Design Thinking - the next methodology for BPO modernization? HfS reports

Den Howlett Profile picture for user gonzodaddy January 25, 2016
Design Thinking is one of the cornerstones of the As a Service economy. How is it going for the business process service providers?

As a service journey

If you've not been introduced to Design Thinking then you're not alone. Today, Design Thinking is a relatively minor sport among buyers and practitioners. The IT services and business process outsourcing community is starting to grab the concepts with both hands as they get squeezed by the twin demons of a downturn in 'lift and shift' operations accompanied by a squeeze on rates. It doesn't help that the once vaunted labor arbitrage advantage coming from the largely Indian based operators is fast evaporating. It is in that broad context, combined with the business shift to an 'As a Service' economy that we see HfS Research deliver its first Design Thinking Services report.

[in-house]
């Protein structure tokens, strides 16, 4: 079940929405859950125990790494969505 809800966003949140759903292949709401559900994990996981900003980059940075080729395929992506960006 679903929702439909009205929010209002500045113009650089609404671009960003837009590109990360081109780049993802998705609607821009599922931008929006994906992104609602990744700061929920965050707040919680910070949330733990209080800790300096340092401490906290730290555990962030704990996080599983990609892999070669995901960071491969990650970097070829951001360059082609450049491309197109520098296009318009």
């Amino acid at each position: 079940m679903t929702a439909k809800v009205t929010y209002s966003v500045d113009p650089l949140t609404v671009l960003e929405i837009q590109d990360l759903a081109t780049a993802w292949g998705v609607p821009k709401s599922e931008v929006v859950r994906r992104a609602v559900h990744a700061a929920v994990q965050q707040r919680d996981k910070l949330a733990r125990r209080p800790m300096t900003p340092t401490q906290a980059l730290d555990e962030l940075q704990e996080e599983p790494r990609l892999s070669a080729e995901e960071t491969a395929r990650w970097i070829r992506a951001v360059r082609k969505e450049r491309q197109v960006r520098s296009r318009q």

It's important to note this is early days and HfS will say that Design Thinking is but one step in the transition to 'as a Service' operations. Check out the graphic at the top of this story to get a sense of what that means. From the accompanying text:

Design Thinking for outcomes is a real methodology that enterprises can understand and embrace today, as opposed to five years’ time. However, while we believe Design Thinking will firmly take root in IT and business services in 2016 as a methodology to drive genuine collaboration and creative ideas, at the end of the day, it is still just another tool. What you make of it depends on the intent and practices of its users, whether individuals or organizations.